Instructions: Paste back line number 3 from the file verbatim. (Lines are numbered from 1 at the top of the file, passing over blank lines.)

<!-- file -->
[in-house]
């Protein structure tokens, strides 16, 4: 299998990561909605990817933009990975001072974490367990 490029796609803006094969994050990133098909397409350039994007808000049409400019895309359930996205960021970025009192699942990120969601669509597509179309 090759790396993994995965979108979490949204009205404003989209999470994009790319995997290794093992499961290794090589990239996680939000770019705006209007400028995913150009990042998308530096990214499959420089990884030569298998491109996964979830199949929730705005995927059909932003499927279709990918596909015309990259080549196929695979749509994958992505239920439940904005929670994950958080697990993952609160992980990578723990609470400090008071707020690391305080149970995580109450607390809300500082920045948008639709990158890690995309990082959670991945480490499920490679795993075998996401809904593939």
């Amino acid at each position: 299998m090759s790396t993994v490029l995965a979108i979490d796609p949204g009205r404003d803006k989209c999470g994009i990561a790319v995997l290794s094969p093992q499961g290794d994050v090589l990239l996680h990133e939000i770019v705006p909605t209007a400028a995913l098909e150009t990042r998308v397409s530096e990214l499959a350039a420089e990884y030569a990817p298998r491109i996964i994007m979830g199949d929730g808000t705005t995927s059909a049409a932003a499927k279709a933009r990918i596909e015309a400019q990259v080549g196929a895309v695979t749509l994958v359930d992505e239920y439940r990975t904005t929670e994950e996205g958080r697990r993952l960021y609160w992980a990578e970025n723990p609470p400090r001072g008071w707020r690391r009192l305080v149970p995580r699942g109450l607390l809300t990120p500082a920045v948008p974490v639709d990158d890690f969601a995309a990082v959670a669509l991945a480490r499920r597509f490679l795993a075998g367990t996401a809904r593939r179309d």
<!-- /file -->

């Amino acid at each position: 299998m090759s790396t993994v490029l995965a979108i979490d796609p949204g009205r404003d803006k989209c999470g994009i990561a790319v995997l290794s094969p093992q499961g290794d994050v090589l990239l996680h990133e939000i770019v705006p909605t209007a400028a995913l098909e150009t990042r998308v397409s530096e990214l499959a350039a420089e990884y030569a990817p298998r491109i996964i994007m979830g199949d929730g808000t705005t995927s059909a049409a932003a499927k279709a933009r990918i596909e015309a400019q990259v080549g196929a895309v695979t749509l994958v359930d992505e239920y439940r990975t904005t929670e994950e996205g958080r697990r993952l960021y609160w992980a990578e970025n723990p609470p400090r001072g008071w707020r690391r009192l305080v149970p995580r699942g109450l607390l809300t990120p500082a920045v948008p974490v639709d990158d890690f969601a995309a990082v959670a669509l991945a480490r499920r597509f490679l795993a075998g367990t996401a809904r593939r179309d």